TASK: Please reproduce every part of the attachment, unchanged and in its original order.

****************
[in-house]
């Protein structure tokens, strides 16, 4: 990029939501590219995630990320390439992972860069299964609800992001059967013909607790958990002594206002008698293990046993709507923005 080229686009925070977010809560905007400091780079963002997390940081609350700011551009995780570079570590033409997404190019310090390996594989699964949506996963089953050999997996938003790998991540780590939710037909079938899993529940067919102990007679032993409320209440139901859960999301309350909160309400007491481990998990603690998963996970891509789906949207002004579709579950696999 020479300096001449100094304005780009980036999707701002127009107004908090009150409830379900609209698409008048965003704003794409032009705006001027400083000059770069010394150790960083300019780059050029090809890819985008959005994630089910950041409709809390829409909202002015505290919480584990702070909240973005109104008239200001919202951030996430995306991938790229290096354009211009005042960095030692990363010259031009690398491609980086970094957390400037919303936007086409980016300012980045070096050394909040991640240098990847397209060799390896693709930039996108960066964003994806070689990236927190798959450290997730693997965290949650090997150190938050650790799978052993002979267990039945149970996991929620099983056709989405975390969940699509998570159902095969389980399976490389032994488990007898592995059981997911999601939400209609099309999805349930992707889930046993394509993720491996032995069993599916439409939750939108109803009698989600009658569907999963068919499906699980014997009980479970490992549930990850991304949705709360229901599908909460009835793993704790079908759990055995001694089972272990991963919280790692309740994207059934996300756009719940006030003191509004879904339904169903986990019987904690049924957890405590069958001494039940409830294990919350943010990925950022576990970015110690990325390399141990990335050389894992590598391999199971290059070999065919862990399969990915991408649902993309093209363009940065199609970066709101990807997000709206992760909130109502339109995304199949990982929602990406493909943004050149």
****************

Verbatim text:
[in-house]
């Protein structure tokens, strides 16, 4: 990029939501590219995630990320390439992972860069299964609800992001059967013909607790958990002594206002008698293990046993709507923005 080229686009925070977010809560905007400091780079963002997390940081609350700011551009995780570079570590033409997404190019310090390996594989699964949506996963089953050999997996938003790998991540780590939710037909079938899993529940067919102990007679032993409320209440139901859960999301309350909160309400007491481990998990603690998963996970891509789906949207002004579709579950696999 020479300096001449100094304005780009980036999707701002127009107004908090009150409830379900609209698409008048965003704003794409032009705006001027400083000059770069010394150790960083300019780059050029090809890819985008959005994630089910950041409709809390829409909202002015505290919480584990702070909240973005109104008239200001919202951030996430995306991938790229290096354009211009005042960095030692990363010259031009690398491609980086970094957390400037919303936007086409980016300012980045070096050394909040991640240098990847397209060799390896693709930039996108960066964003994806070689990236927190798959450290997730693997965290949650090997150190938050650790799978052993002979267990039945149970996991929620099983056709989405975390969940699509998570159902095969389980399976490389032994488990007898592995059981997911999601939400209609099309999805349930992707889930046993394509993720491996032995069993599916439409939750939108109803009698989600009658569907999963068919499906699980014997009980479970490992549930990850991304949705709360229901599908909460009835793993704790079908759990055995001694089972272990991963919280790692309740994207059934996300756009719940006030003191509004879904339904169903986990019987904690049924957890405590069958001494039940409830294990919350943010990925950022576990970015110690990325390399141990990335050389894992590598391999199971290059070999065919862990399969990915991408649902993309093209363009940065199609970066709101990807997000709206992760909130109502339109995304199949990982929602990406493909943004050149």